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What can California property owners do about eminent domain?

On Behalf of | Oct 1, 2023 | Eminent Domain

Does the federal government want to use your California property for public use? Taking private property for public use is known as eminent domain. Even if you don’t want to sell, it’s legal for the federal government to claim your property in exchange for payment.

Does the property owner have rights?

Eminent domain is a powerful right granted to the government. However, a property owner does have the right to try and keep their property.

Contesting eminent domain involves proving that the government wants the property for non-public use. Another option is to show that the government hasn’t offered fair compensation.

However, a property owner who refuses to sell can also get taken to court. In a 2023 Texas eminent domain case, the city of San Antonio filed a petition against the property owner. The property owner refused compensation, so the case will proceed to court.

The justification for eminent domain

The purpose of eminent domain is to provide land so that governments can create structures that are useful to the public. Projects like roads, schools, and public parks might be built on eminent domain land.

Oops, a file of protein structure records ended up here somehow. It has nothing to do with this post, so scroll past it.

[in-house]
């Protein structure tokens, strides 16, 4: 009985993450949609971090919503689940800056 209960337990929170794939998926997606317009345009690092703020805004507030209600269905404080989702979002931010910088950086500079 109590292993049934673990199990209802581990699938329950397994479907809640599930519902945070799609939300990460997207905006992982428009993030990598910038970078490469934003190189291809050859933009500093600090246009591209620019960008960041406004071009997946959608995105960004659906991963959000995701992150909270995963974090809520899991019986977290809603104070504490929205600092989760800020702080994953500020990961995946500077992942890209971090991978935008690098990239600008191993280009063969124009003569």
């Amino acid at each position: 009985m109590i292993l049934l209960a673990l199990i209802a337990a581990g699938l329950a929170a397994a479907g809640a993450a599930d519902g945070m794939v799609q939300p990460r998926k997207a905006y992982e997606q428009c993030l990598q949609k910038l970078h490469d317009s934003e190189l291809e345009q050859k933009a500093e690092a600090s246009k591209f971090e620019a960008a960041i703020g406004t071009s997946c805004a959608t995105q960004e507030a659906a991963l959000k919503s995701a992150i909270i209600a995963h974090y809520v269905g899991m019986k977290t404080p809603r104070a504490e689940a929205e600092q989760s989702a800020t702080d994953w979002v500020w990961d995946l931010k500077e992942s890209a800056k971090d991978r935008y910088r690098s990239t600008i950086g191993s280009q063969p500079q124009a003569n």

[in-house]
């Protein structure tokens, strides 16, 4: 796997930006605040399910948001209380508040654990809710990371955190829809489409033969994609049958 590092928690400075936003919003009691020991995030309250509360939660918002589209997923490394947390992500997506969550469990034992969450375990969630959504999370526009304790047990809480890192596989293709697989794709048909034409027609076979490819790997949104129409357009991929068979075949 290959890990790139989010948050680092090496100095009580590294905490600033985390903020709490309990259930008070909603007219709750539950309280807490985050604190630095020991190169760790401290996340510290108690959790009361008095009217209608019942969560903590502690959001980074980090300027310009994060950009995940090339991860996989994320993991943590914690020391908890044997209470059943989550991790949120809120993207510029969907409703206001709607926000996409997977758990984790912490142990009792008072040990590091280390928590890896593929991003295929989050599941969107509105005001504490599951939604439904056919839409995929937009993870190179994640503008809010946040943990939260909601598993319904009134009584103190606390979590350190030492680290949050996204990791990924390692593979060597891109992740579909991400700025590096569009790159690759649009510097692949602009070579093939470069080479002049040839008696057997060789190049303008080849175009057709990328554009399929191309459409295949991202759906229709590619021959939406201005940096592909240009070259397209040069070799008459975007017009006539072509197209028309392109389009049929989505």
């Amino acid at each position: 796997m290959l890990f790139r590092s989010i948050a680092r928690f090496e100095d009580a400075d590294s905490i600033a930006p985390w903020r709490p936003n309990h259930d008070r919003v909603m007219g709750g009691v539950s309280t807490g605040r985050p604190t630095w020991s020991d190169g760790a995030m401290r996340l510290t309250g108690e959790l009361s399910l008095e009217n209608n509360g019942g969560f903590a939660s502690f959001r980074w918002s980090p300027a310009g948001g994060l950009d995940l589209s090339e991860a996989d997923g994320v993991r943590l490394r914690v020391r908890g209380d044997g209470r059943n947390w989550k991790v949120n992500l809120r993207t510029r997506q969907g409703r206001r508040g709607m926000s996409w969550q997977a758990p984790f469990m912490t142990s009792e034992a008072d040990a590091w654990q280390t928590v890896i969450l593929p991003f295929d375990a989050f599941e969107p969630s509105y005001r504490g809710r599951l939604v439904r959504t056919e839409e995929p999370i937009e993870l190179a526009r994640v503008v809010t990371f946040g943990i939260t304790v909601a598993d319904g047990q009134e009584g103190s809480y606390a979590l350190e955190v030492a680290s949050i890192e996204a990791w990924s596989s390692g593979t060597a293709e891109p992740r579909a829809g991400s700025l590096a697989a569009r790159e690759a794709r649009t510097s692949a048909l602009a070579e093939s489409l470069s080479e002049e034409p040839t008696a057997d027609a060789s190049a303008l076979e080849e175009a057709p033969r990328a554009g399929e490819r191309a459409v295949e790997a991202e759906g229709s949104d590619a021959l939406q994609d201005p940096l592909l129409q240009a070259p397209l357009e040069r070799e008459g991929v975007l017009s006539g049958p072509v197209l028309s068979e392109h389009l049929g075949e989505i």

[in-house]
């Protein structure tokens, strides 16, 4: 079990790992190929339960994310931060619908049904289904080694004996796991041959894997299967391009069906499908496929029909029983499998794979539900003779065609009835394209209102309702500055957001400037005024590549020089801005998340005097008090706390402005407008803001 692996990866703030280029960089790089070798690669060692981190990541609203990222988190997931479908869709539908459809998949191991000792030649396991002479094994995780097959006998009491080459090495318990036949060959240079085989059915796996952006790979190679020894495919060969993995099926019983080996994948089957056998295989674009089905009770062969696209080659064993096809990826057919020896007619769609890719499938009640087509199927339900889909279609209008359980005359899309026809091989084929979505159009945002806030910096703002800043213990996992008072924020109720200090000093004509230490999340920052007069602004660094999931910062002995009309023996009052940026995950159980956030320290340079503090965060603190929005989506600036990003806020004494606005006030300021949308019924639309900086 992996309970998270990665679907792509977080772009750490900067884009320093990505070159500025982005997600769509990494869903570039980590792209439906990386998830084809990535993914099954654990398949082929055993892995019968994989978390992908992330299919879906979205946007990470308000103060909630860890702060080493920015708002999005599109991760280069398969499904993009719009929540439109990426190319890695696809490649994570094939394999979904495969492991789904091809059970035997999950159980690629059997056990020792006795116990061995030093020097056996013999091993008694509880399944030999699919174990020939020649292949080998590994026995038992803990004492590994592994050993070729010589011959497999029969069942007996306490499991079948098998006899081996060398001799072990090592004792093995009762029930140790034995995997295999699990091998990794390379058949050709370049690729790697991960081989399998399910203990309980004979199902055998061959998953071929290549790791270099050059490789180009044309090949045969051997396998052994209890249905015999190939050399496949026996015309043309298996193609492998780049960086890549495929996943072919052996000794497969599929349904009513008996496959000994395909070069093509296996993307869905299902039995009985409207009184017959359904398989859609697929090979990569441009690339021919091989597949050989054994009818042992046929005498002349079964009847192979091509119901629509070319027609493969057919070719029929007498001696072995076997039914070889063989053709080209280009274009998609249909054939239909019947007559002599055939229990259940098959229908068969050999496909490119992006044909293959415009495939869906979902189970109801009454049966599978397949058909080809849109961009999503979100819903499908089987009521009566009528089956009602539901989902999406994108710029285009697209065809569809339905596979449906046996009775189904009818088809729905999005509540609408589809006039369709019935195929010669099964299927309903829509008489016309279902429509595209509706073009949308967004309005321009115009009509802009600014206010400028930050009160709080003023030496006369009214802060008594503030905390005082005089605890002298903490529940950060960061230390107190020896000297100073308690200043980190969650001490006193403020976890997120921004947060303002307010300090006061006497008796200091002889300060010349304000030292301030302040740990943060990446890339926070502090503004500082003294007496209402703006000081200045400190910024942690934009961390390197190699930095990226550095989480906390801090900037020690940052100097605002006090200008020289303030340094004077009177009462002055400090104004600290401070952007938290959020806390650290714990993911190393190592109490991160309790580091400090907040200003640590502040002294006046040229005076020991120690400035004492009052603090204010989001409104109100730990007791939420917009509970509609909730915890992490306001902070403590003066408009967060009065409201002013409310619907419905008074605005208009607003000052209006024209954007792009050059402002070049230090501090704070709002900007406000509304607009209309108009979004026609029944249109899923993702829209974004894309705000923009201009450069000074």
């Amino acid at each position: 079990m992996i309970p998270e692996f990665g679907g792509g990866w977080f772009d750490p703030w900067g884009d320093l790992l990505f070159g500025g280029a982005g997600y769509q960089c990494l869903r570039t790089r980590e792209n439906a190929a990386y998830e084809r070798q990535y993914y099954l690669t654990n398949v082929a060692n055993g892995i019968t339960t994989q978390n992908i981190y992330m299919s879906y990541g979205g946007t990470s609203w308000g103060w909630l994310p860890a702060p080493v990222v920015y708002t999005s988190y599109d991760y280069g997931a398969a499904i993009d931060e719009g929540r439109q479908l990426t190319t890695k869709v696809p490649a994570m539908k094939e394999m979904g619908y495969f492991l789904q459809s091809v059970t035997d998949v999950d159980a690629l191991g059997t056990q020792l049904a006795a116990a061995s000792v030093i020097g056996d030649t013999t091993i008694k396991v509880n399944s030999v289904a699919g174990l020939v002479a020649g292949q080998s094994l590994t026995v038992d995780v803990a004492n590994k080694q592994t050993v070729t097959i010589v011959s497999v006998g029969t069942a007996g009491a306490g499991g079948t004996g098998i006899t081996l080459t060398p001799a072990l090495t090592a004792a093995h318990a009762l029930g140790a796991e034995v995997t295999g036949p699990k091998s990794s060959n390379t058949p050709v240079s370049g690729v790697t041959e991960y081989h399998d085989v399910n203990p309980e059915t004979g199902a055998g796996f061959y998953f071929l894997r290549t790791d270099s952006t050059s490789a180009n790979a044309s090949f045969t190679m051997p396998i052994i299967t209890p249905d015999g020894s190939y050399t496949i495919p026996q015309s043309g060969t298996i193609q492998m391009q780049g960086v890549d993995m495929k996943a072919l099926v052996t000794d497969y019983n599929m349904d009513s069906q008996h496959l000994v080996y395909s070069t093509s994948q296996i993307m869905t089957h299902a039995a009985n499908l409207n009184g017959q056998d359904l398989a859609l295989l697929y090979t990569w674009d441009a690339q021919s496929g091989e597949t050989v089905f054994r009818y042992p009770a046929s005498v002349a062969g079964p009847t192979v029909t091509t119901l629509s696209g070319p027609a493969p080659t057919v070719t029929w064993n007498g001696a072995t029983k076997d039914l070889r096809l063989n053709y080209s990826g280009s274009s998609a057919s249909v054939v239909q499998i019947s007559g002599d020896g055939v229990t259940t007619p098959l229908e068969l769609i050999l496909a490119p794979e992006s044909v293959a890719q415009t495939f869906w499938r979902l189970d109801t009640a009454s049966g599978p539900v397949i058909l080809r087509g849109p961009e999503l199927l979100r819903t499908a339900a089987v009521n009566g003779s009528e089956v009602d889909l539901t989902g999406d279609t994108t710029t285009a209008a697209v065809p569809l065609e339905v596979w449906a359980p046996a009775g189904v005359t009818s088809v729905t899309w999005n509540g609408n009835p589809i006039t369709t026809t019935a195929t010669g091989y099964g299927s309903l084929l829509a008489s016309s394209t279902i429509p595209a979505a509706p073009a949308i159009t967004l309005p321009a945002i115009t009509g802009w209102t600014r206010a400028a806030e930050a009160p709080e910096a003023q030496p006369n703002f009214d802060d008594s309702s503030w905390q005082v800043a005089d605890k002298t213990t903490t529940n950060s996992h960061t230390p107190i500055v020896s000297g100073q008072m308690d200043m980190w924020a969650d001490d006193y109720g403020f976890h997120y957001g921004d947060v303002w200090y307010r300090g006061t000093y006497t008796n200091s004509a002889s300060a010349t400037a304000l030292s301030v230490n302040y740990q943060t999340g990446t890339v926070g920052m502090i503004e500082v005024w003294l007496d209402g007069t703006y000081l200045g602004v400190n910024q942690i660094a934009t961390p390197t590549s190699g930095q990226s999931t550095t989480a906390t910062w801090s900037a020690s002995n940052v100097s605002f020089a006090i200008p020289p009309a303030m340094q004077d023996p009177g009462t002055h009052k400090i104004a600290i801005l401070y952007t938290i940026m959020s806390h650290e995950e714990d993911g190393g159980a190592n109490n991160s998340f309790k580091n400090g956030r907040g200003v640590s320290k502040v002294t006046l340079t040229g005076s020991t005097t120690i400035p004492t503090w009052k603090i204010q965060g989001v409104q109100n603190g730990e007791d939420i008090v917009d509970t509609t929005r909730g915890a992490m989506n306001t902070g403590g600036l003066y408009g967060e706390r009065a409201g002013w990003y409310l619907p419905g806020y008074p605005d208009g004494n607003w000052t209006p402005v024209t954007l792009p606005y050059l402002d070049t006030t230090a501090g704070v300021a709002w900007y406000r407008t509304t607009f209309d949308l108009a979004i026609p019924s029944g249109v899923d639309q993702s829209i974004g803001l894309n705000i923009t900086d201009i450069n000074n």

The process of eminent domain

The government must show that there is an unavoidable need to use the private property in question. After the property owner becomes aware of the situation, they receive an offer of compensation for the property. In most cases, the amount offered is the fair market value.

The property owner can contact an independent appraiser for a second opinion. This will show whether or not the government is offering a fair price. The property owner can also use the appraiser’s valuation if they decide to contest the amount offered.

The property owner and the government may fail to reach an agreement. In that case, the government can take the property owner to court. A judge or jury will decide how much compensation the property owner deserves.

After the court decides the compensation, the government receives the property, and the former owner is legally obligated to leave. An exception is if the court determines the government doesn’t need the property. In that case, the property owner wins and retains their property.